It’s a wild ride today. We learn about how thimbles work, the history of Monopoly pieces, fantasy languages, incorrect idioms, unintentionally right-wing quotes, and anti-neanderthal sentiment. Through all that, we do actually seek out and document some mysteries in our netcode. They’re pretty interesting and remain unsolved, but we’re a lot closer to fixing them. Don’t forget to like and subscribe! (if you’re so inclined) If you wanna use Vim keybindings in your VSCode, you can merge the two worlds with https://marketplace.

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Session 74

Input Delay

We begin with Jeff’s exploration into using Rust code for browser programs. A watershed for the game’s performance, or a terrible digression into overengineering? You be the judge. We then discuss a nice article on Killer Instinct’s multiplayer code, which implements a rollback-based system that is distantly related to Manchester’s multiplayer synchronization system. This leads us down a rabbit hole where we attempt to add input delay. It’s supposed to make the dash mechanic look better in multiplayer, but instead, it just leaves us confused.

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Session 73

The Rise of Dean Pupney

Jeff gets a PS5 and uses it exclusively to stream Netflix. The chatroom proceeds to goad us into adding a dog to the game; we comply. Dom immediately spends $30 on low-poly dog models. We fumble around with Blender’s bisect tool for 20 minutes in an attempt to separate a dog’s head from the rest of its body. We are forced to add more code to the renderer to get the dog to render correctly.

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Session 72

Mars Baybee!

It’s a physics day! After our dashing addition of dashing, we realized our camera feels far too rigid moving in lock-step with the player. To do so, we start with a simple implementation that lags behind the player motion, and catches up based on how far away it gets from the player character. We also spend quite a while talking about how completely rad space is. You know it’s true.

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Session 71

Gotta Go Fast

After spending most of the last year working on systems, we make an abrupt left turn back into gameplay. Today’s topic: a dash mechanic. This ends up presenting some interesting problems, such as preventing the player from dashing too frequently, and making sure the dash isn’t so fast that it tunnels through obstacles. The stream also takes its obligatory detours into space exploration and some of the weird corners of art history.

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Session 70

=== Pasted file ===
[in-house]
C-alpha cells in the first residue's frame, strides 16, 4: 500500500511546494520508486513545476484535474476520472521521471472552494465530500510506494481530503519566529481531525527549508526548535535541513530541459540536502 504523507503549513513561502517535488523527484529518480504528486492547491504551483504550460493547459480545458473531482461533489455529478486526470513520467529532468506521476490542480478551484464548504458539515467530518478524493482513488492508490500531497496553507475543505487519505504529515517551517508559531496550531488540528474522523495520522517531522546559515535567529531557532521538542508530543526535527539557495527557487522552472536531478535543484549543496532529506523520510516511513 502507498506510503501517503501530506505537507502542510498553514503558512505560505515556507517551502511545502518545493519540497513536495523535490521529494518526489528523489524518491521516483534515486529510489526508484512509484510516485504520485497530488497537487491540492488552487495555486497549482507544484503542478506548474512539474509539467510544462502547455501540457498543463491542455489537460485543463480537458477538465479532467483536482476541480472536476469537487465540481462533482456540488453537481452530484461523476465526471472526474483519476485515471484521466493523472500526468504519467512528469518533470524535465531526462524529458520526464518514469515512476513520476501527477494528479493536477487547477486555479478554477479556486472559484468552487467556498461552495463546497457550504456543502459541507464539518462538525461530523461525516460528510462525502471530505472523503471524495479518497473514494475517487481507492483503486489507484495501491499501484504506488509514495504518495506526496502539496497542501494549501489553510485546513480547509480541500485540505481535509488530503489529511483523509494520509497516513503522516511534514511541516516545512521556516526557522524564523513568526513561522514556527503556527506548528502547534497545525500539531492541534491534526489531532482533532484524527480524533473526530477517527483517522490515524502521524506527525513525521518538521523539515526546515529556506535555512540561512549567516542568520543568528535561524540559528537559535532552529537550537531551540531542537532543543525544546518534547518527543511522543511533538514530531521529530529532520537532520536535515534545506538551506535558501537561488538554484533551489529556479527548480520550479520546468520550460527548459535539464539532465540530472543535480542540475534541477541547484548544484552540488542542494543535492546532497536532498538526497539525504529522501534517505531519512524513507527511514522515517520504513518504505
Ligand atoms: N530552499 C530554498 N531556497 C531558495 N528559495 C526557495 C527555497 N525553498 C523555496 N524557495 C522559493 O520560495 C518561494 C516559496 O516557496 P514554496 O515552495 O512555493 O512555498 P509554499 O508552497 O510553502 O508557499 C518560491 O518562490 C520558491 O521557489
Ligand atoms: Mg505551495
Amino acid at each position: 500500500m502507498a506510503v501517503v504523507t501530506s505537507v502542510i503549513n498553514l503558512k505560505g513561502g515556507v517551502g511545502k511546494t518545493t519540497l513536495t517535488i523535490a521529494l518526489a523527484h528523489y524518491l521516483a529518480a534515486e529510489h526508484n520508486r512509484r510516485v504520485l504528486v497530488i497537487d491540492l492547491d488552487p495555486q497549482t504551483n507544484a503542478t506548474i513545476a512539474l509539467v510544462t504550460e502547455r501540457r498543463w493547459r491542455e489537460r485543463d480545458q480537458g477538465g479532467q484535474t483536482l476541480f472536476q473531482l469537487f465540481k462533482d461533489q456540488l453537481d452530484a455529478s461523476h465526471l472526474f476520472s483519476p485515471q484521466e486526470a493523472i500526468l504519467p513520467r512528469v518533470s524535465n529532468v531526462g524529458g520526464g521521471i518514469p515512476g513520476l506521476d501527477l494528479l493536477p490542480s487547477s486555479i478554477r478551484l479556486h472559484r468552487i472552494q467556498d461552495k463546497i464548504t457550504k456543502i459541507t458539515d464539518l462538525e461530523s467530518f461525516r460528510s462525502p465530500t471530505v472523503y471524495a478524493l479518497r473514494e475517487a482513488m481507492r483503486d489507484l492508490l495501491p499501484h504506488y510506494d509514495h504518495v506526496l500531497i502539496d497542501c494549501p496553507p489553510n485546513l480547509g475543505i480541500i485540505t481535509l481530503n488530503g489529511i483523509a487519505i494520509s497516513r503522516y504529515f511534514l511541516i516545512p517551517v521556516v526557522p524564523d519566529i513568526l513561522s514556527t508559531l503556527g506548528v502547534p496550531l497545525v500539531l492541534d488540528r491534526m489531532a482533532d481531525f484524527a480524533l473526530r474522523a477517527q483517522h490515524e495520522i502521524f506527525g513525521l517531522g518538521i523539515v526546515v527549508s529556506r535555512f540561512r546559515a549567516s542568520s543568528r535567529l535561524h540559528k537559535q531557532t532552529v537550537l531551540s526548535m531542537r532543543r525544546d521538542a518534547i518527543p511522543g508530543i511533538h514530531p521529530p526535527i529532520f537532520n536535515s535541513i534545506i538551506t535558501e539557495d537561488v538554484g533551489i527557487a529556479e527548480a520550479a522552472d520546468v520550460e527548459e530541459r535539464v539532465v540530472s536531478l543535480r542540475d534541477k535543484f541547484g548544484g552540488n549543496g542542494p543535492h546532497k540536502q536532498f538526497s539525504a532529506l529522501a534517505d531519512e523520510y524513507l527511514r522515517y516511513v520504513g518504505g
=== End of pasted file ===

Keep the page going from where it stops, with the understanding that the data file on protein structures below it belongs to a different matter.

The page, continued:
Like A Dragon

We’re back ✨ After a brief February hiatus, it’s time to talk game design! To start, we walk through the new, experimental stack allocator and our future of memory management. We both agree that eliminating allocations is gonna be the key to managing performance while contending with the Javascript garbage collector. We also spent some time thinking about how to simplify our game systems by leaning more on our grid-based map for optimized querying.

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Session 69

Graphics Yes Billionaires No

This is one of those sessions where the look of the game changes a lot in a short period of time. We move a bunch of our graphical experiments into the main game program, most notably the “wiresolid” object renderer. We also throw in high-DPI rendering and scroll-wheel zooming. On a lark, we happily discover that the multiplayer implementation still works. Notes/highlights Carbon API, a venerable framework for building Mac applications: https://en.

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Session 68

The Collector

Join us for an exploration of future gameplay ideas, before diving back into our shader exploits. As much as we love “steve shading”, we’re now calling our method the “wiresolid” shader. We walk through the pros and cons of the different techniques we’ve been experimenting with, and add a few additional tweaks – such as anti-aliasing! We learn a great deal about our screen-space derivatives for edges, and found even more OpenGL features that we wish we could use but that aren’t available in WebGL.

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Session 67

The Wireframe Wild West

The saga of wireframe rendering continues. We begin by expanding the capabilities of Rendertoy, our 3D visualization tool, so it can use different rendering modes. This allows us to compare the results of two different rendering techniques. The first is a two-pass method that renders a line mesh on top of an opaque triangle mesh. The second is what we’ve come to refer to as “Steve shading”, a one-pass method that does tricky math in the fragment shader.